Shalane Flanagan will contend for a spot on the U.S. Olympic marathon team on Feb. 13 in Los Angeles. Here are some fast facts about her.
Marathon PR: 2:21:14 (Berlin, 2014)
Best trials qualifier: 2:21:14 (Berlin, 2014)
Most recent marathon: ninth place, 2:27:47, Boston, 4/20/15
Residence: Portland, Oregon
Age on race day: 34
Previous Olympic trials results: 2004: third in the 5,000 meters and sixth in the 1500 meters; 2008: third in the 5,000 meters and first in the 10,000 meters; 2012: first in the marathon and third in the 10,000 meters.
Trials outlook: Flanagan is the fastest qualifier by nearly three minutes, and she is the marathon trials defending champion. If she makes it -- barring catastrophe, there’s no reason she shouldn't -- it will be her fourth Olympics, and Flanagan has hinted that at age 34, this could be her last, so she’ll leave nothing to chance in her quest to finish in the top three in Los Angeles.
After a disappointing performance at the 2015 Boston Marathon, Flanagan and her coach, Jerry Schumacher, decided to revert back to the training schedule she followed in 2014, which led to a 2:22:02 in Boston and her PR of 2:21:14 in Berlin. It’s a simple approach, with one workout per week of shorter, faster intervals and a long run that includes marathon and 10K-effort pace work.
Flanagan will schedule her departure from high altitude -- she has been training in Flagstaff, Arizona -- for optimal adjustment to sea level. In 2015, she arrived in Boston several days before the race and felt flat. This time, Flanagan plans to arrive at sea level with two days to spare.
“There’s a weird period where you might not feel so good, but if I come down within 48 hours [of the race], I feel great,” she said. “[Boston 2015] was not a good indicator of my training. I was in an altitude funk period, and I raced on it, and it was a big mistake on our part.”
The buildup to these trials got off to a suboptimal start when Flanagan discovered a stress reaction in her foot that forced cross-training and physical therapy for a couple weeks. She also had back and Achilles pain early in the training cycle. With all that now behind her, she is confident that in 10 weeks of training, she has put in the mileage and work to be successful.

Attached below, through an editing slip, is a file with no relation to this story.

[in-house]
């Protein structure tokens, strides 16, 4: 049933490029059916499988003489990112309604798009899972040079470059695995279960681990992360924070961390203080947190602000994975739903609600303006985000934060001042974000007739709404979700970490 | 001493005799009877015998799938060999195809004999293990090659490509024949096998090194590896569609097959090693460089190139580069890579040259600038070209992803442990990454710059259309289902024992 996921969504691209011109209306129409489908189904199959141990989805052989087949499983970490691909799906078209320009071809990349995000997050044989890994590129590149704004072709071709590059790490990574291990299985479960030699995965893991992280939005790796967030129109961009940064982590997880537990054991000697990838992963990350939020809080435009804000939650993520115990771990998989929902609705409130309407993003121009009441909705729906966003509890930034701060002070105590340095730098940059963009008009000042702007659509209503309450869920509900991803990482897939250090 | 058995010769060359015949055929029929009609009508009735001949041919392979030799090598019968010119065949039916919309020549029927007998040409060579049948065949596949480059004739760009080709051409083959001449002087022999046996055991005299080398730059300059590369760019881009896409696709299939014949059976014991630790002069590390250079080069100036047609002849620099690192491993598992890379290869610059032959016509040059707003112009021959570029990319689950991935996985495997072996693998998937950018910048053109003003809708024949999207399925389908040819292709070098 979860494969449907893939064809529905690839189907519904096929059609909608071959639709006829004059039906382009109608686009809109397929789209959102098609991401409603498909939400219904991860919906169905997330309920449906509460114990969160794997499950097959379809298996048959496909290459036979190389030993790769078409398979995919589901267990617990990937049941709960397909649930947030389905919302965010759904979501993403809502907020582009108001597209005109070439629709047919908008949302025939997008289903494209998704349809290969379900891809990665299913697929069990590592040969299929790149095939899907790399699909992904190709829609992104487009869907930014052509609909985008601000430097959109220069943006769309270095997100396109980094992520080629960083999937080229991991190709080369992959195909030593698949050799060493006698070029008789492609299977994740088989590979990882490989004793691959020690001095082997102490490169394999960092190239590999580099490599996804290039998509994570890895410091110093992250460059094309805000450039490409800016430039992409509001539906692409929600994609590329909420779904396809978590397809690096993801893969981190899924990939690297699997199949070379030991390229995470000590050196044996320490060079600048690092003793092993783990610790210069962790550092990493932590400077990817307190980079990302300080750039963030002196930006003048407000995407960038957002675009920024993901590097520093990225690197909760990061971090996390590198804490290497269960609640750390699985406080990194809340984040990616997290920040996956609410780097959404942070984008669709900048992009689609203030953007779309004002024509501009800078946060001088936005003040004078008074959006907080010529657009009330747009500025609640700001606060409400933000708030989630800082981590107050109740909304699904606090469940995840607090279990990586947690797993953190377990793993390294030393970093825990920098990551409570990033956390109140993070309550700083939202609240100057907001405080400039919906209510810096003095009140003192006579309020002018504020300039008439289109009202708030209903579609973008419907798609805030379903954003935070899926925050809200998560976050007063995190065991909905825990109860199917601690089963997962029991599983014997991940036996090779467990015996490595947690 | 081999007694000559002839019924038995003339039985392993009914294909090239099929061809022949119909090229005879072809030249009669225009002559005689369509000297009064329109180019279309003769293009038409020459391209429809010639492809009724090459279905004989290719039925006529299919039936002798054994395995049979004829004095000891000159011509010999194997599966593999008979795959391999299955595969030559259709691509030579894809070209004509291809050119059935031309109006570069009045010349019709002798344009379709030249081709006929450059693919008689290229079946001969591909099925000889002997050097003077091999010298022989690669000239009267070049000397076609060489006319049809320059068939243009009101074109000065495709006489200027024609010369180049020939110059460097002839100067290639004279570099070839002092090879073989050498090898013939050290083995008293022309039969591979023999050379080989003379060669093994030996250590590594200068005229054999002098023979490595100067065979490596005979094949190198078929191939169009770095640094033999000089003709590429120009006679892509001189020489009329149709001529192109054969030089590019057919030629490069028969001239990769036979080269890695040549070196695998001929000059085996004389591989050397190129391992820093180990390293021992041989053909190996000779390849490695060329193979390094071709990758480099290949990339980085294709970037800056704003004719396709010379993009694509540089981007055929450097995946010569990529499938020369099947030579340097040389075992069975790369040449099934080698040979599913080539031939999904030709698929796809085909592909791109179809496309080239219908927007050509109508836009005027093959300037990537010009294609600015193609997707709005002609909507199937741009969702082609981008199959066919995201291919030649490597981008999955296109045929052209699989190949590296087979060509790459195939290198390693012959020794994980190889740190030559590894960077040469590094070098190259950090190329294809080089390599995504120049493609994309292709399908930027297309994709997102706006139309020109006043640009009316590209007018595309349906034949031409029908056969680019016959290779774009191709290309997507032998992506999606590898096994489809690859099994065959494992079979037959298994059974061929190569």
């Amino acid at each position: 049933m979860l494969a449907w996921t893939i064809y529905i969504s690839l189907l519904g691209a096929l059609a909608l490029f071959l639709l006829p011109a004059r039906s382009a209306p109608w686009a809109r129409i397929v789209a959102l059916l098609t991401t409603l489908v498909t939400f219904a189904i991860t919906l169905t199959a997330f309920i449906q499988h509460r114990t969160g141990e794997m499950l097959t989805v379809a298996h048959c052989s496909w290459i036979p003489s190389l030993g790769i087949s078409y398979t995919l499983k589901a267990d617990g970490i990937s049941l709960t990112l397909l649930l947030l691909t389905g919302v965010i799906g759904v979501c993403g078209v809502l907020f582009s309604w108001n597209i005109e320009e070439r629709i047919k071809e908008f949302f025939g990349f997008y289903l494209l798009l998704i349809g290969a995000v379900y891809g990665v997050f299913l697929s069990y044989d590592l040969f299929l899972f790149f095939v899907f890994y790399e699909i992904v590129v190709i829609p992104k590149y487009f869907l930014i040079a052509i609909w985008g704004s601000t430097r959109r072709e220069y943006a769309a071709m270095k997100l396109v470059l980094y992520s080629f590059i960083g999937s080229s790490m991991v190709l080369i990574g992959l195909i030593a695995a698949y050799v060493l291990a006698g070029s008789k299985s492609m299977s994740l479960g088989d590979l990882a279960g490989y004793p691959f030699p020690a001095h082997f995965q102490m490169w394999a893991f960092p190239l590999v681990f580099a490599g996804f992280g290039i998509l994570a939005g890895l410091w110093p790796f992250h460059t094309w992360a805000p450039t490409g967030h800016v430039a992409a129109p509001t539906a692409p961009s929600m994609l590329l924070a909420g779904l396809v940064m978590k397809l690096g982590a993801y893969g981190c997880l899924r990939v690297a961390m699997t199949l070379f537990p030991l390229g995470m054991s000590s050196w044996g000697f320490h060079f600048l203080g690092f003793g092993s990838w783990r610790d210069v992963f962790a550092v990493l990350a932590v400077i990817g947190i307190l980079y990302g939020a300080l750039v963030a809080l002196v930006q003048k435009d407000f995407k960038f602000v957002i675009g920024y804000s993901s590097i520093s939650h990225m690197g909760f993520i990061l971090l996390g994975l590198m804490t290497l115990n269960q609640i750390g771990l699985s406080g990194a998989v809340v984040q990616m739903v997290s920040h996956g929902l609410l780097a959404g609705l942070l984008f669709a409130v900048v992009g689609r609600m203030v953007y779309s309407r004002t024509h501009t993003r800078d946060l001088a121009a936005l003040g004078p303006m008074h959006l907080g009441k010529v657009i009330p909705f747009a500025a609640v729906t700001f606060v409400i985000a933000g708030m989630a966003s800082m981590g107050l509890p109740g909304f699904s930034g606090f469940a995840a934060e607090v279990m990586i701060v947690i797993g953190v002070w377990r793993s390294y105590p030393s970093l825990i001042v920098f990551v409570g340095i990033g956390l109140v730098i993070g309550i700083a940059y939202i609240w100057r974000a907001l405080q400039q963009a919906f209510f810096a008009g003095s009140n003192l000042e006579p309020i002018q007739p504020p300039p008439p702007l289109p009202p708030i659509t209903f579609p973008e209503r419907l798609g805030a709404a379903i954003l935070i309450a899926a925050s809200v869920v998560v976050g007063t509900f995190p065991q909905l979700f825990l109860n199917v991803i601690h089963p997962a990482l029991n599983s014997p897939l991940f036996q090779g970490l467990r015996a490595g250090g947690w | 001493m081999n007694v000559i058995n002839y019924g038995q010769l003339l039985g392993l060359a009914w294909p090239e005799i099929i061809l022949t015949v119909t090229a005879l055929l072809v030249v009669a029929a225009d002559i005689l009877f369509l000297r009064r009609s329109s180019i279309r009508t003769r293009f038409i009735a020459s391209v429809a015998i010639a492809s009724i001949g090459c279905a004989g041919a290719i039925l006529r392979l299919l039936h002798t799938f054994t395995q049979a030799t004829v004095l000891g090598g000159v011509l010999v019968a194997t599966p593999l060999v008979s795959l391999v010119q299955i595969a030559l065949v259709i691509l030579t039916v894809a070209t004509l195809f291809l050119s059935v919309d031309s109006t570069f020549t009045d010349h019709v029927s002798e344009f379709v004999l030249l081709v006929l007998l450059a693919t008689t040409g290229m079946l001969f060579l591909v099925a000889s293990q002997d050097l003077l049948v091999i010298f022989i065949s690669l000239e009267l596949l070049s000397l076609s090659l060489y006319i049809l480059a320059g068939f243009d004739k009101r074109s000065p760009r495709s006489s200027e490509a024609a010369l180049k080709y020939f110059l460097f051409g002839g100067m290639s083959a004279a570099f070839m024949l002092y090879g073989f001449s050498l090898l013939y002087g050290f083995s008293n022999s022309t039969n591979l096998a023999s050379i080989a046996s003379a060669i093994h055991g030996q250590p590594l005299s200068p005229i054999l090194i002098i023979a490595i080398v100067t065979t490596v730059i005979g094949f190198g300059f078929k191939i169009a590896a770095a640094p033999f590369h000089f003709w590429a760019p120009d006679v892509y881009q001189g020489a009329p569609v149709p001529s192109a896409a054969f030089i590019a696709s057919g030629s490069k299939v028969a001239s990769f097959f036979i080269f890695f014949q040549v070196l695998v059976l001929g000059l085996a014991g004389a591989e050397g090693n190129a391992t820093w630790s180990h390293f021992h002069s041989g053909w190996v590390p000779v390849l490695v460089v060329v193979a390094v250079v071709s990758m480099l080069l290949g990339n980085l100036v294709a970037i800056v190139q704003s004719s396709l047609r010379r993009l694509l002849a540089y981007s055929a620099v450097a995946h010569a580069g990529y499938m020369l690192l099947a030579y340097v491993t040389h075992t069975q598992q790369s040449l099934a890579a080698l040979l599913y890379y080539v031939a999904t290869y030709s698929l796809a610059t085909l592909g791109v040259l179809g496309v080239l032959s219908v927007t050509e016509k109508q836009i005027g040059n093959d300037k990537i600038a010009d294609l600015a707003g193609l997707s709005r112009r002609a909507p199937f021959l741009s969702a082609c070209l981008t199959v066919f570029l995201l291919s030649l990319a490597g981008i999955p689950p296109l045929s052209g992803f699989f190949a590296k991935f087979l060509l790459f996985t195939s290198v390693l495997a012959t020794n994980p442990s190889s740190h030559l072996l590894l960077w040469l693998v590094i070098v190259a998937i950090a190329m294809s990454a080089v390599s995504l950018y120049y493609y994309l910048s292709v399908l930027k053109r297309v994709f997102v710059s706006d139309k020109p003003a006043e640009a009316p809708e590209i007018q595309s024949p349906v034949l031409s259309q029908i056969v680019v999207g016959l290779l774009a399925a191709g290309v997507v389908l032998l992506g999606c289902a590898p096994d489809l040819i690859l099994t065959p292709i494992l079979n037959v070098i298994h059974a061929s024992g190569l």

“It kind of makes it even more exciting if you can get it done under those kinds of circumstances,” Flanagan said.
Flanagan trained with Amy Cragg, her new Bowerman Track Club teammate, who placed fourth at the 2012 marathon trials and competed at the London Games in the 10,000 meters. The duo will be a force Feb. 13, and without a doubt, their competitors will be watching their collaboration carefully, along with the moves of Desiree Linden, who is the second-fastest qualifier with a 2:23:54. In fact, it wouldn’t be a big surprise to see Linden, Flanagan and Cragg make up the 2016 U.S. Olympic marathon team.
“[Amy and I] don’t care if we’re first, second or third. We just want to be on the team,” Flanagan said. “We don’t know yet, but we’re in a good enough place that if Amy and I felt like it was in our best interest to work together in the race -- like if it is time to make a move at some point -- I feel like we feel confident in our abilities to do that.”
Fun fact: Cragg and Flanagan have a mutual love of animals. Each considers her pets to be more like her children at this point.
“We are obsessed with our pets, for sure,” said Flanagan, who dressed her cat, Shubie, in a pumpkin sweater for Halloween.
She and her coach also like to watch birds while running.
“We are always looking for birds,” she said. “When you’re outside a lot, it’s actually a really cool thing.”